Chief retires a second time

Union Township will be losing a dedicated public servant as the year 2005 wains with the resignation of Chief Tom Knox, a 10-year leader for the Union Township Police force. A veteran of police work for about 42 years, Chief Knox has manned the helm of the Union Township force since shortly after his first retirement after more than 30 years with the police department in Hamilton.

“I have to call it a resignation, because I did retire once,” said Chief Knox. “But, in effect, I am retiring for the second time around. I was the police chief in Hamilton and was there for 30 years. I retired from there in 1993 and came here in 1995, so I was the chief there for 10 years and here for 10 years.”

Chief Knox, who began his work with the police at the age of 21, is now expecting to spend some quiet time with his family at their property in Clermont County and in Naples, Fla. where he moved after his first retirement. Knox, who graduated from the University of Cincinnati with a criminal justice degree, and later from the FBI academy in Quantico, Va., doesn’t exactly know why he became a police officer, but said that it’s never failed to draw his interest.

“I really can’t give a definite answer for that,” said Chief Knox. “This was something I was always drawn towards. I always enjoyed law enforcement, and when I came home from the Air Force I started in college with criminal justice, and I’ve enjoyed my whole career. It’s been successful and rewarding, every day of it.”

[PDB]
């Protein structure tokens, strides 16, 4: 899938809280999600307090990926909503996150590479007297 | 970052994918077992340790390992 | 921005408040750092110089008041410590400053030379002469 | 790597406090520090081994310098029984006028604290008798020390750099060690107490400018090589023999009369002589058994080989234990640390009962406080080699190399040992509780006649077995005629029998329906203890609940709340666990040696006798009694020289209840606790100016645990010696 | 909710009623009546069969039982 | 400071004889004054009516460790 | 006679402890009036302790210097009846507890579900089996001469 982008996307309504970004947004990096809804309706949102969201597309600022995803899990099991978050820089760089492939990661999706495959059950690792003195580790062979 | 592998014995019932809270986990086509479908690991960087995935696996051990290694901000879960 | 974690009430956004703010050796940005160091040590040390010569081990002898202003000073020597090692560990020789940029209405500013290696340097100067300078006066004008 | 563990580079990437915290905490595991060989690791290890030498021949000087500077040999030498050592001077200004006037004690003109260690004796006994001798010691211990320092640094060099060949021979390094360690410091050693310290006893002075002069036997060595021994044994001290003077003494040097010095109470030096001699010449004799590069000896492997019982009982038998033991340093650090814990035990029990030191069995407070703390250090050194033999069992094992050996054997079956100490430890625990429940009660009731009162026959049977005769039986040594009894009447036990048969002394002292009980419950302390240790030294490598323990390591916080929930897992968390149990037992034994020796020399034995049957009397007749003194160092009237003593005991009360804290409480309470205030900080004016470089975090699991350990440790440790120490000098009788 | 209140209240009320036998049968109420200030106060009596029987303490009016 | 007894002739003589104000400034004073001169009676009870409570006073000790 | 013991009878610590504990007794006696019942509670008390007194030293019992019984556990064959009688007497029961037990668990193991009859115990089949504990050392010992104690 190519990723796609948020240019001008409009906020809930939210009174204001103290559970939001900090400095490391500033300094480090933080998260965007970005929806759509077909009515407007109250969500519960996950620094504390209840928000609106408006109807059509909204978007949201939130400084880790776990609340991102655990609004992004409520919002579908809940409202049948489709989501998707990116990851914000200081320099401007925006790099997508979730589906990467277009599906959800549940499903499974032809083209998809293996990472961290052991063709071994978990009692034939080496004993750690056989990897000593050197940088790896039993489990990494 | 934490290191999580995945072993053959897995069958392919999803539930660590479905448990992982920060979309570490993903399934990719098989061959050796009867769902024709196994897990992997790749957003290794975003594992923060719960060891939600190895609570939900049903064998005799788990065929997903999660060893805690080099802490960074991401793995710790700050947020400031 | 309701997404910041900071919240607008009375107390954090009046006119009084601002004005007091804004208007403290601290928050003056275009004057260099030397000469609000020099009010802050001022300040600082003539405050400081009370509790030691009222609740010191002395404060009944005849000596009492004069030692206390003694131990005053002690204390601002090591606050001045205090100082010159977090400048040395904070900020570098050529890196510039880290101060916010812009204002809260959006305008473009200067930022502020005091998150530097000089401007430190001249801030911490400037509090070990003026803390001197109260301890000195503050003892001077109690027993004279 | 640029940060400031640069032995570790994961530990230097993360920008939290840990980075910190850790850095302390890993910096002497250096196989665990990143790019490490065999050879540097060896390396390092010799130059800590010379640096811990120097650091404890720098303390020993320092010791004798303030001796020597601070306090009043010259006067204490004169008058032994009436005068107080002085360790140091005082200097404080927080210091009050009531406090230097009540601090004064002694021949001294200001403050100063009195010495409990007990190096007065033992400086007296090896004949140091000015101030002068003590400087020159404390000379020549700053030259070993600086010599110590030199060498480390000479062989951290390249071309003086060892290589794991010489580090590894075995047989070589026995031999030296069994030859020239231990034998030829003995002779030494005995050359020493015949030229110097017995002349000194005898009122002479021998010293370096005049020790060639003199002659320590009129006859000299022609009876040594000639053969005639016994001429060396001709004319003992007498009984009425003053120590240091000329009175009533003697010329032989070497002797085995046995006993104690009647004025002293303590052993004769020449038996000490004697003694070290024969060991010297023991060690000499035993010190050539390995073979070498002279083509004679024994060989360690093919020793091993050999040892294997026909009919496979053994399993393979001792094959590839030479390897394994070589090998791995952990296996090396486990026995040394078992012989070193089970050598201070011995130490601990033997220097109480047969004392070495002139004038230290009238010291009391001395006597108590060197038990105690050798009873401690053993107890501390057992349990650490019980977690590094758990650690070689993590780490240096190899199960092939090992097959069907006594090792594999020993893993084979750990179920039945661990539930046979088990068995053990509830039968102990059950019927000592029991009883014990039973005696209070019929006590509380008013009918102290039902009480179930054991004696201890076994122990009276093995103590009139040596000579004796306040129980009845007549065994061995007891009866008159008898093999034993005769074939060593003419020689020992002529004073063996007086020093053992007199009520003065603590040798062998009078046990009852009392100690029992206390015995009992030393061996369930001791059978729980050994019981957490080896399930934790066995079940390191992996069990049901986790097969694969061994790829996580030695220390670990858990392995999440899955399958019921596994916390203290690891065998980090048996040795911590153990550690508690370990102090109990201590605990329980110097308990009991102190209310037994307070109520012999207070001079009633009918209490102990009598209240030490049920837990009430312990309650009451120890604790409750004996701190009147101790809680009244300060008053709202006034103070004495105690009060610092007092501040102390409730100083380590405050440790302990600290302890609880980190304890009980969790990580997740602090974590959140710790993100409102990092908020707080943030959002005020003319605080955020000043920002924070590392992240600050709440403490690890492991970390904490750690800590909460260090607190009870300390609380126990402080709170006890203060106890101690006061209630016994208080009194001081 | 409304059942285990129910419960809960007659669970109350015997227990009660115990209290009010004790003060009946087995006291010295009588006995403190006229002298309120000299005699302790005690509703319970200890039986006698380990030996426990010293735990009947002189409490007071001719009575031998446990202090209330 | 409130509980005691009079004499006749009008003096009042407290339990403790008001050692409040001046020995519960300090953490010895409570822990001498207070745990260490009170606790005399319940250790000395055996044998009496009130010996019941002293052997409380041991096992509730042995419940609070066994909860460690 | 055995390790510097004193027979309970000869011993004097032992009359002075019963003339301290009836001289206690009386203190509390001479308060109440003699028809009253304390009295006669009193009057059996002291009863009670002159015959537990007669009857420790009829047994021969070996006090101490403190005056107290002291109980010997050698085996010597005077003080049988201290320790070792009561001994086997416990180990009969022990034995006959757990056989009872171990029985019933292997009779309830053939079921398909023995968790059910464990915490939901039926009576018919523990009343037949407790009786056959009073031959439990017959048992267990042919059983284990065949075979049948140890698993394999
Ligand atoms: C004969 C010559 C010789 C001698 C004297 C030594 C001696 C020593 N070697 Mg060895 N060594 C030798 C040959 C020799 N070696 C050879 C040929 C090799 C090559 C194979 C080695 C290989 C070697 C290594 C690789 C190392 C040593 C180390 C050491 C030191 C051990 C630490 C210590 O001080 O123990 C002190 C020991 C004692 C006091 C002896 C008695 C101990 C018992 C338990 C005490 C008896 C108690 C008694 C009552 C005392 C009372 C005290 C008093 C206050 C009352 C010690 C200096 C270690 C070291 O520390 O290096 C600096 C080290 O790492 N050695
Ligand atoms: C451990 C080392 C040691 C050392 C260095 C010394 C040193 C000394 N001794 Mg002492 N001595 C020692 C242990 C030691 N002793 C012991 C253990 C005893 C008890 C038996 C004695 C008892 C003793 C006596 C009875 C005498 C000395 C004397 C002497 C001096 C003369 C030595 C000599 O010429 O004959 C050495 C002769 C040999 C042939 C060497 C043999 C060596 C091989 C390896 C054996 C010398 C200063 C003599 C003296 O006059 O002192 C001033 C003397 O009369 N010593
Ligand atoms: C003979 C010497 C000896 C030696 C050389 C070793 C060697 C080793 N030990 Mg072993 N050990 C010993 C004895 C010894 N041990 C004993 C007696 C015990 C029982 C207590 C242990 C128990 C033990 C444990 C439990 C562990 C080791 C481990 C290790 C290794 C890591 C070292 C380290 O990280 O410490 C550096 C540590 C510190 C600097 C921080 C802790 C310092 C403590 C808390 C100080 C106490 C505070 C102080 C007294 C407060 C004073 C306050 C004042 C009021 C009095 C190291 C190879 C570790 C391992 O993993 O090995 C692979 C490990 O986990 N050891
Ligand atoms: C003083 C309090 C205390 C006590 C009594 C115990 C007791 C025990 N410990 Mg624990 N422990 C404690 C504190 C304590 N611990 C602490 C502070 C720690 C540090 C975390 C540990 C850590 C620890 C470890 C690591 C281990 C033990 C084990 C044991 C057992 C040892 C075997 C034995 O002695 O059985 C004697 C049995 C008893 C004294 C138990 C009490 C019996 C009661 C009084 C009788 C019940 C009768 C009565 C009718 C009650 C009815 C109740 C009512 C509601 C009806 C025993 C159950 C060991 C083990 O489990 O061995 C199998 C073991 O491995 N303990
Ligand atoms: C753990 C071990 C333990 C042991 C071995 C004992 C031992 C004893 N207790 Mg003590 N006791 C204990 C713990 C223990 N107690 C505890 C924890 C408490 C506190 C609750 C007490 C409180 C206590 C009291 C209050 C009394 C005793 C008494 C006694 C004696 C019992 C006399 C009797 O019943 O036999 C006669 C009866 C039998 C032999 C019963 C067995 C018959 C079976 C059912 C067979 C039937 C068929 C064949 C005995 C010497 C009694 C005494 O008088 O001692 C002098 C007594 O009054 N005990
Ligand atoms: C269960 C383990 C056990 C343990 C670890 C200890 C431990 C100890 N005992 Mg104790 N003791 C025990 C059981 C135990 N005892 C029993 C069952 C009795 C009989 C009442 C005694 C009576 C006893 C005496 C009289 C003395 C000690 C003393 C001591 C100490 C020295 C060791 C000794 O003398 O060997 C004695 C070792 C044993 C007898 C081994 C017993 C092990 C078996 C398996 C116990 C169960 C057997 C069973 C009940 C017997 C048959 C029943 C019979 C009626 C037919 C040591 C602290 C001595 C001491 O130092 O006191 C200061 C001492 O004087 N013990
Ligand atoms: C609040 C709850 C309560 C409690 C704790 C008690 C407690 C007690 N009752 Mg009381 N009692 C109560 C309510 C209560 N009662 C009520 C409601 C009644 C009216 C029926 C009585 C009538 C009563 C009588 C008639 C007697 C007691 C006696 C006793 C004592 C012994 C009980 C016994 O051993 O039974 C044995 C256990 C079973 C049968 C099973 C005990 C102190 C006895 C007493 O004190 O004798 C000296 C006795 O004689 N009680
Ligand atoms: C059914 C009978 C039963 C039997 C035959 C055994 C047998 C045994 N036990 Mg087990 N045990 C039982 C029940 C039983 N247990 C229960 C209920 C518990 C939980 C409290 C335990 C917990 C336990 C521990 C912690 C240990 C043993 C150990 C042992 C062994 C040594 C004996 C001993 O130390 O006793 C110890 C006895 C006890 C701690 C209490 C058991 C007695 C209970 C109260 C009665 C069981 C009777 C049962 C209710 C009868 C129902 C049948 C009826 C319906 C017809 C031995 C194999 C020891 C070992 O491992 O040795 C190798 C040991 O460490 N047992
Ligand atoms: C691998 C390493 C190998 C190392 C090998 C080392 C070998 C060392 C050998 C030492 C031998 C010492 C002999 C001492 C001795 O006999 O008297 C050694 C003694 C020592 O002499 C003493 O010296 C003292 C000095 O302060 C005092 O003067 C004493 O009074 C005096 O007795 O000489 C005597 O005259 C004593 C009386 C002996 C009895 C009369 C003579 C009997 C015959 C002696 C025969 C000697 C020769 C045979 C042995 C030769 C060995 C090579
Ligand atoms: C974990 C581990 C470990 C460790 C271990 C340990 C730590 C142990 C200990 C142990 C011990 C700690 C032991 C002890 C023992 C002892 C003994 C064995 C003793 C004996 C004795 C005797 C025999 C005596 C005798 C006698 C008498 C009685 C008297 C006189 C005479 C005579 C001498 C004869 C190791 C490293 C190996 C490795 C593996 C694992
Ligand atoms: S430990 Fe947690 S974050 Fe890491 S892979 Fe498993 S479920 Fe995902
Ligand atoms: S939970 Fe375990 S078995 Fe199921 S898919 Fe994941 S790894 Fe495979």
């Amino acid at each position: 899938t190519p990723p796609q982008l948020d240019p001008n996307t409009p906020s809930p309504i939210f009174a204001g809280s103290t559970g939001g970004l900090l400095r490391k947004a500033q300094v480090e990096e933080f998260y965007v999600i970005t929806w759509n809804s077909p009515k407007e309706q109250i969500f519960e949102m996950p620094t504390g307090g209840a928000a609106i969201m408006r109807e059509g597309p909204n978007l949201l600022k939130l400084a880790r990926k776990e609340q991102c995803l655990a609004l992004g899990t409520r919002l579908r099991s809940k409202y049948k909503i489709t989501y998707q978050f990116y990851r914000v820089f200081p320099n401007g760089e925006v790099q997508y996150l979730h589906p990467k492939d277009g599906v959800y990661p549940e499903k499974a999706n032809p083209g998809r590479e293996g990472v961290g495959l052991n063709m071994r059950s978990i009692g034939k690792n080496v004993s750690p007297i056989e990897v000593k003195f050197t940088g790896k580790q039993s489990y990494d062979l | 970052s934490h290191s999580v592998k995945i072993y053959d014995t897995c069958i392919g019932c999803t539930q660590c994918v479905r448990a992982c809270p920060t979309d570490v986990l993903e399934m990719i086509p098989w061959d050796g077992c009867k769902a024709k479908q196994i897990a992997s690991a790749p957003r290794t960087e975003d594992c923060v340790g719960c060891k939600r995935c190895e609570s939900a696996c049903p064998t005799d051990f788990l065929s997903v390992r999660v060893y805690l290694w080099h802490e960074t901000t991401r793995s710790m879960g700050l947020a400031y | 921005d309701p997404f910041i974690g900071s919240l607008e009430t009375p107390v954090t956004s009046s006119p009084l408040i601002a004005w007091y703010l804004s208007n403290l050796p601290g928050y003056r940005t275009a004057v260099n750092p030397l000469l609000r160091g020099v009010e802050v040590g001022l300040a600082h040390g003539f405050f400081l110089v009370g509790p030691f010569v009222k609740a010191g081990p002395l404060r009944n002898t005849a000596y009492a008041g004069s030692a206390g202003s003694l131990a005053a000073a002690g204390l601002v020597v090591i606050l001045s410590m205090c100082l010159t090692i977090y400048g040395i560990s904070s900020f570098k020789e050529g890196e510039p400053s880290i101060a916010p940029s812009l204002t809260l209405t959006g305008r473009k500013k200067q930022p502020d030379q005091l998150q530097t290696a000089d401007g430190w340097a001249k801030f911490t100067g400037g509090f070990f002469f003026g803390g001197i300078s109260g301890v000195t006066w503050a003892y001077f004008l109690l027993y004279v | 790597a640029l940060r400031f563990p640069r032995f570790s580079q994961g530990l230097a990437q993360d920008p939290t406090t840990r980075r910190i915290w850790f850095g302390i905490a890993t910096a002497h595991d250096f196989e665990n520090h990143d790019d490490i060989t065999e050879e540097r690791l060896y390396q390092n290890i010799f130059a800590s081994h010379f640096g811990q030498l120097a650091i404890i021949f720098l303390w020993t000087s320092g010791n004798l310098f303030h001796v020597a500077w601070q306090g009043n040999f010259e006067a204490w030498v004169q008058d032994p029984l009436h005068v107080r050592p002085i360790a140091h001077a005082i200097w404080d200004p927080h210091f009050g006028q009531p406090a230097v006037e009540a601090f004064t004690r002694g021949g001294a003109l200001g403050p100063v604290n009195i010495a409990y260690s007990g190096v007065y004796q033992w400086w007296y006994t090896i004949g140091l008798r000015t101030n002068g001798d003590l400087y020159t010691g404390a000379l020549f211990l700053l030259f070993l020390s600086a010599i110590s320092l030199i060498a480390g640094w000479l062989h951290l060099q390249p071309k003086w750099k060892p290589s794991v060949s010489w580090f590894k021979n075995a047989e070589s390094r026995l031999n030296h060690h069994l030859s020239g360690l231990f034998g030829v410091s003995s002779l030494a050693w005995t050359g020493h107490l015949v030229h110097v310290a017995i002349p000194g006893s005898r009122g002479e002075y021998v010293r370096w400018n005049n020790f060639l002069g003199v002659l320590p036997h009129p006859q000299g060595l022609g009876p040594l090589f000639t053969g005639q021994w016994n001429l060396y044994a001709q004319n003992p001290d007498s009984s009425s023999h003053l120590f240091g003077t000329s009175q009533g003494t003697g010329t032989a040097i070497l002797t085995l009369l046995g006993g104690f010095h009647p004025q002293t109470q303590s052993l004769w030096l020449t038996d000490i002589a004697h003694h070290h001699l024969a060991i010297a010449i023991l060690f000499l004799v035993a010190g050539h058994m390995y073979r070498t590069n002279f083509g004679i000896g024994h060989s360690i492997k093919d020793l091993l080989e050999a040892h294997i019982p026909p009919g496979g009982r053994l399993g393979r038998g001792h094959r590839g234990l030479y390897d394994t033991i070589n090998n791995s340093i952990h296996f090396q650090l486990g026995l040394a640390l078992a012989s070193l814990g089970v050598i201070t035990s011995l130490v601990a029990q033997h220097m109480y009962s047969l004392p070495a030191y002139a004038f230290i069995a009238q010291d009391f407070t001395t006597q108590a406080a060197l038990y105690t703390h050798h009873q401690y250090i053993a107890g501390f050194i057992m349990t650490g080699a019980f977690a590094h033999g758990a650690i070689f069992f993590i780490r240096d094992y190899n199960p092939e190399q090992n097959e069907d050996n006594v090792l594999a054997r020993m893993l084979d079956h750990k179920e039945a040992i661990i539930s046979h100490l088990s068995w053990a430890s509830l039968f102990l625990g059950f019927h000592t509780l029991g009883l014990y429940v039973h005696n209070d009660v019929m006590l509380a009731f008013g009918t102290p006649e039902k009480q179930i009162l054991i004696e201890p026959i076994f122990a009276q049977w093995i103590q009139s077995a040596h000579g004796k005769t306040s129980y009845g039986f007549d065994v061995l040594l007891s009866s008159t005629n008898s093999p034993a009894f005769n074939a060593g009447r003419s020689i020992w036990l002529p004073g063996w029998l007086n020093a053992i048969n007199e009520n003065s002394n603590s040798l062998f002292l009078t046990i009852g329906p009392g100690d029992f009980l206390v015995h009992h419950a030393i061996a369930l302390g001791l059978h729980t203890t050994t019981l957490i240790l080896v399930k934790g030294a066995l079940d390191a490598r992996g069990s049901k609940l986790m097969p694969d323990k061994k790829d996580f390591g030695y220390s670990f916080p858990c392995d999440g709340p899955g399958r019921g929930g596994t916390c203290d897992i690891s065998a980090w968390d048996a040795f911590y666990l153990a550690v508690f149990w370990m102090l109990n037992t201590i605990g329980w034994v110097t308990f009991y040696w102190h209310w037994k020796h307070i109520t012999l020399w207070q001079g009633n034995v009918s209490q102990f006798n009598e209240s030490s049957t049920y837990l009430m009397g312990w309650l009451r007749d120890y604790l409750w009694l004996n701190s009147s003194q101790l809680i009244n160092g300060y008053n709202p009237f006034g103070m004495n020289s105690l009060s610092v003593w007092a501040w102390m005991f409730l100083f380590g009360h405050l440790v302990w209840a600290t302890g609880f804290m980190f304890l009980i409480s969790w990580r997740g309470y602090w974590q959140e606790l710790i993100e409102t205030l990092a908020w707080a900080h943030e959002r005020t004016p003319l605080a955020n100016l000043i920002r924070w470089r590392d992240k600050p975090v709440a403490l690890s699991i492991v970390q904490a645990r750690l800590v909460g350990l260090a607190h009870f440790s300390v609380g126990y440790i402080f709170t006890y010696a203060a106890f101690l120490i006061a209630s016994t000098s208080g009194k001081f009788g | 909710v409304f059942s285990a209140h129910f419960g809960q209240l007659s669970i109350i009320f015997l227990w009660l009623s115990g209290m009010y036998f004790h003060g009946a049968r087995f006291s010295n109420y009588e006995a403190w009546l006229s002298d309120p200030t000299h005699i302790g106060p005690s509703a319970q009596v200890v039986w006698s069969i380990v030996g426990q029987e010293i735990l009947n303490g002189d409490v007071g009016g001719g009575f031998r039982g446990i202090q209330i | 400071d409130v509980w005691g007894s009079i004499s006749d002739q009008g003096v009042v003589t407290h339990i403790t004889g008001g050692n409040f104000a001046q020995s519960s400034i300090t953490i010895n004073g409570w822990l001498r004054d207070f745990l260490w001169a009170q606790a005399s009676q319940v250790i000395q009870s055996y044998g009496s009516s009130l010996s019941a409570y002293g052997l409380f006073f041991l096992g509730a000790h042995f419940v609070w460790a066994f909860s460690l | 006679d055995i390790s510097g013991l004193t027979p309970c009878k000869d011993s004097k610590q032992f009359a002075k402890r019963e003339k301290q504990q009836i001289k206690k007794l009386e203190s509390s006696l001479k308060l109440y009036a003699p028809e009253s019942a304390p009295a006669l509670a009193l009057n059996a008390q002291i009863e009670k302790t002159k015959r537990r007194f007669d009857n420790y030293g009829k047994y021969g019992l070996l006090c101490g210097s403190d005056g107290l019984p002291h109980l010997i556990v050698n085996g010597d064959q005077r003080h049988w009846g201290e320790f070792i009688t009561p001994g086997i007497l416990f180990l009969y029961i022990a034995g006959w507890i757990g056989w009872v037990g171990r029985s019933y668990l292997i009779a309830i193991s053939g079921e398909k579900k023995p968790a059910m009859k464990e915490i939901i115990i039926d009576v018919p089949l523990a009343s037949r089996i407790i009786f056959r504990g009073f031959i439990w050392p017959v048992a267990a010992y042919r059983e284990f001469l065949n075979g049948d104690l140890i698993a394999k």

Knox said that he was approached with the offer of chief in Union Township as part of an effort to professionalize a department that had been suffering from growing pains. In fact, according to Knox, most of the department was replaced in the early years of his administration, with the help of a strong core of officers who he said has helped him mold the Union Township Police into a top level professional team. Those three officers, Lt. Zinser who continues to serve and Capt. Mike Burns and Lt. Mark Griffith who have recently retired, deserve a lot of thanks, said Knox.

“They were the command officers when I came here that assisted me in professionalizing this office and I want to give them a lot of credit,” said Chief Knox.

Chief Knox noted that enforcing the law is an obvious central duty to any police officer, but said that going beyond that is what makes a department truly effective in its community. That, he said, has been an enjoyable part of his time with Union Township – getting to know his neighbors as part of a true community service organization, not just a run-of-the-mill police department. Knox, who said that he’s been a chief so long that he can’t remember what it was like to be any other part of a